The Importance of Science-Fiction and Fantasy
Science-fiction and fantasy are usually lumped together as genre fiction, and are still—even now, after a diversity of TV shows, films, and books have fuelled the public imagination—seen by many as nerd-like and geeky. The fact that those words don’t have to hold any negative tones if we don’t let them seems to have passed some people by.
The stories that sit within the grouping of science-fiction and fantasy should be enjoyed, of course, because they’re fun; I love Doctor Who, for example, because it’s wonderfully joyful—and, occasionally, more than a little dark. Some people go too far, of course, and argue things like the ‘real’ Dr Who stopped at the Thirteenth Doctor, or that there simply can’t be a female Doctor, or that the rebrand starting with the Ninth Doctor is entirely wrong and blasphemous, or some other level of invective. I always want to meet people like that and remind them that it’s entirely fictitious. The stories only survive as long as there are writers who want to further develop the world.
But science-fiction and fantasy are more than just a genre, or—better—separate genres, that deserve to be enjoyed. They are important. They allow us to explore concepts that might not otherwise be discussed. A well-known example is Star Trek. Back in the 1960s, in parts of the USA, black and white divisions were entirely normal. Equality was a word without meaning, but not on the bridge of the USS Enterprise—there a black woman was the communications officer and an Asian-American steered the ship. It was a sign that things could be better, but presented in a fictional setting that didn’t threaten conservatives and supporters of the status quo. “It’s just a TV show,” you can almost hear people saying. “It doesn’t reflect real life. It’s all fine.”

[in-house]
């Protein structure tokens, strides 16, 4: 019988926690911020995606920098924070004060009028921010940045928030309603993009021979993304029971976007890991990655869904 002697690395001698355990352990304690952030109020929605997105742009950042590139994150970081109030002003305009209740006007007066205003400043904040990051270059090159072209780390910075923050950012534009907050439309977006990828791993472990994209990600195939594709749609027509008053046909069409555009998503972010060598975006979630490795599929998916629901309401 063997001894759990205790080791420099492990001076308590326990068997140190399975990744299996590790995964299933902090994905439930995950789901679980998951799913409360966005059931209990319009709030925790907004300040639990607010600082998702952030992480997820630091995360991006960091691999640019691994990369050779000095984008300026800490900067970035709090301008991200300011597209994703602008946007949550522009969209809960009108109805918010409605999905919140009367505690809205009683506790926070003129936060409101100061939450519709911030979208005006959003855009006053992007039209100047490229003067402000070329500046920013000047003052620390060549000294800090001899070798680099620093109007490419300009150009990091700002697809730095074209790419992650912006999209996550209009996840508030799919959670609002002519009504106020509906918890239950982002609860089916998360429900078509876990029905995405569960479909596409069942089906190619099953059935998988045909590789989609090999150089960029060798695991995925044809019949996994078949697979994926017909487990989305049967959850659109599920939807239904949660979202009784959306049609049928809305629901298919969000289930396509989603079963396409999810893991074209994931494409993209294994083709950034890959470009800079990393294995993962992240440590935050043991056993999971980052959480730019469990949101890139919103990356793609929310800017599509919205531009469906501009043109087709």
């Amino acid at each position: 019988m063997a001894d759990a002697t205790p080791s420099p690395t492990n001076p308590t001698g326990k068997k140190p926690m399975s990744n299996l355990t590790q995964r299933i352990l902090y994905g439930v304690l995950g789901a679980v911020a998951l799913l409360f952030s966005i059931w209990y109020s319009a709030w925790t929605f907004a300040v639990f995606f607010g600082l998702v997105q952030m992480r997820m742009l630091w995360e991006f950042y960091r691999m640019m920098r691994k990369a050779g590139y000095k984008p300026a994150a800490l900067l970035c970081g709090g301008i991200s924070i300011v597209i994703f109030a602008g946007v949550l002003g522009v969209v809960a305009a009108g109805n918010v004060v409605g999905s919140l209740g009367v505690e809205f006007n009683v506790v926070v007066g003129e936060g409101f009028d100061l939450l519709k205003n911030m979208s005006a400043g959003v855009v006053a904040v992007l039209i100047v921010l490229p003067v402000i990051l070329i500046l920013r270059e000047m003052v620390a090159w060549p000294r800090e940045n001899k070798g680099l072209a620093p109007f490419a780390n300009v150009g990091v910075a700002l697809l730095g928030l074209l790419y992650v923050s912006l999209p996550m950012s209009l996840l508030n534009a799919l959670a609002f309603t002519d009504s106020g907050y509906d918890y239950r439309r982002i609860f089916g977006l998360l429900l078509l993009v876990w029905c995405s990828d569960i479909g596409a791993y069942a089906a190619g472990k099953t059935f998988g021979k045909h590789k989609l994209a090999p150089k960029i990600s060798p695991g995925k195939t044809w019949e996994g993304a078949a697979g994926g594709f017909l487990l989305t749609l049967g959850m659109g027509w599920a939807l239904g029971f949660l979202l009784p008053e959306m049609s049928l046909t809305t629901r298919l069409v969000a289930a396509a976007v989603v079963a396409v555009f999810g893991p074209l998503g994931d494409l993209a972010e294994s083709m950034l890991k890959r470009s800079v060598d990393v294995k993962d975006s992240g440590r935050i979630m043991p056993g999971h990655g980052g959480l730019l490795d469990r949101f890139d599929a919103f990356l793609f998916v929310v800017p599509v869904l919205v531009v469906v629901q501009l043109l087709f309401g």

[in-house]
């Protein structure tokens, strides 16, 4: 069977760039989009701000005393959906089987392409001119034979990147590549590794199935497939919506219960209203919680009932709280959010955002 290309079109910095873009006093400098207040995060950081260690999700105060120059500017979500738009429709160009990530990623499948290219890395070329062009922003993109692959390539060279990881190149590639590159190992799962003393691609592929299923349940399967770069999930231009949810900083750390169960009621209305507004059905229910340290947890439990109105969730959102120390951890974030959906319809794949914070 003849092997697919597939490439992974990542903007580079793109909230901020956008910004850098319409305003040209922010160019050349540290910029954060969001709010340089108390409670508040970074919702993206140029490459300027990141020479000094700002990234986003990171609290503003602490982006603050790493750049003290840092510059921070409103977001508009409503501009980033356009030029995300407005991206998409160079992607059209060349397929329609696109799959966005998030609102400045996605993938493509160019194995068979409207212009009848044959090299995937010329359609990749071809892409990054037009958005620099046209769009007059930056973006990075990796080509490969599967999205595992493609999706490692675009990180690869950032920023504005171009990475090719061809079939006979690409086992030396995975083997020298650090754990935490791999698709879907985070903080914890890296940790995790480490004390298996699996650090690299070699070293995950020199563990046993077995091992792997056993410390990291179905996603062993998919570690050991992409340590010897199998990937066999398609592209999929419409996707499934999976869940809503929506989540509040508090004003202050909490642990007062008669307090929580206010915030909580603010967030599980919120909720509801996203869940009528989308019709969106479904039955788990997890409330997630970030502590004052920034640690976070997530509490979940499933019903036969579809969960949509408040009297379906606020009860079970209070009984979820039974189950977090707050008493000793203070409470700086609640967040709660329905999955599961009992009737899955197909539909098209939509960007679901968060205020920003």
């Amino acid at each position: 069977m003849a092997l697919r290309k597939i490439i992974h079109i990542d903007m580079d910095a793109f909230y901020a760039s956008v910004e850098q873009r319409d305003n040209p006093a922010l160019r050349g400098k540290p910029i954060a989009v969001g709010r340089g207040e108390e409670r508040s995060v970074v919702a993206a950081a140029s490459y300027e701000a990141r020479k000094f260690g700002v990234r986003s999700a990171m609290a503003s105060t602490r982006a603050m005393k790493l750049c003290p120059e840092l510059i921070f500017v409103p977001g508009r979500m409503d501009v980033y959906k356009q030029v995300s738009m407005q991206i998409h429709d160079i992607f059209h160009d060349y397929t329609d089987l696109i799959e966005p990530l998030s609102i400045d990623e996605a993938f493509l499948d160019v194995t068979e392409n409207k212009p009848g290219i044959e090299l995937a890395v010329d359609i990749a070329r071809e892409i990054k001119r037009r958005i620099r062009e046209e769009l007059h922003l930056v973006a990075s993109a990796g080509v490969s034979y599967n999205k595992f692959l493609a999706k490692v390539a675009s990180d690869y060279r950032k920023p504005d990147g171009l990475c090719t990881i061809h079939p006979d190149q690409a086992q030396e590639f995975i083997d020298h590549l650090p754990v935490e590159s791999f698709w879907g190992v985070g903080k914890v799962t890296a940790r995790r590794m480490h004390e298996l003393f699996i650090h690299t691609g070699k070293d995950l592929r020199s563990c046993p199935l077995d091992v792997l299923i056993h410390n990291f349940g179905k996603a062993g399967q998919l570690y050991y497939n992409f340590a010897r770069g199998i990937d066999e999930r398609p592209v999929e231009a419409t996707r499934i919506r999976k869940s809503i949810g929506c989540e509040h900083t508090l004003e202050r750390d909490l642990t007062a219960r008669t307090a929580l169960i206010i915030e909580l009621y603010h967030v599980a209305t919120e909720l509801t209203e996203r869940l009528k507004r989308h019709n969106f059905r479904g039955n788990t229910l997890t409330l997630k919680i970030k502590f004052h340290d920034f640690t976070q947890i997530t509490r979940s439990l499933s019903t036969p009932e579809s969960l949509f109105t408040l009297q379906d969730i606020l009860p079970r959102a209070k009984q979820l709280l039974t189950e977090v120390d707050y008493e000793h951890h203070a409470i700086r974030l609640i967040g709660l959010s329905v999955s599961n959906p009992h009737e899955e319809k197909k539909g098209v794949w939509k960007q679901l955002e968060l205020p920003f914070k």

But it did reflect real life. Black people saw Lieutenant Uhura and Asian-Americans saw Lieutenant Sulu, and they wondered if their own lives could be treated with the same level of respect and dignity that these two people were experiencing. Their own imaginations were allowed to soar, the sight of people being treated as equals was almost unheard of in that time.
The Time Machine and War of the Worlds were two classics from H.G. Wells in the early 20th Century, at a time when science-fiction and fantasy didn’t really have an established audience per se. Wells was an early adopter, it could be said, and others—many, many others—have followed in his wake, building on what he and his peers developed, which in turn was coined by the likes of Mary Shelley a century or so before.
I have, of course, side-lined fantasy in this discussion, but that’s not to say there aren’t examples of the same thing happening in that genre. The Lion, The Witch, and the Wardrobe is allegorical for so many things, and the Lord of the Rings (plus the Hobbit and wider narratives) are stories of friendship, loyalty, and dedication, not to mention power and its pursuit.
Don’t dismiss these two powerful genres as just ray guns or elves; they’re so much more than that. Instead, try writing a bit of either, or both. Let your imagination run wild, for with both science-fiction and fantasy, more is definitely better.
© 2020 Matthew Munson
Available under the Thanet Writers Education Policy
Thanet-based author Matthew has three novels published by Inspired Quill, is an inveterate blogger, and writing is his passion.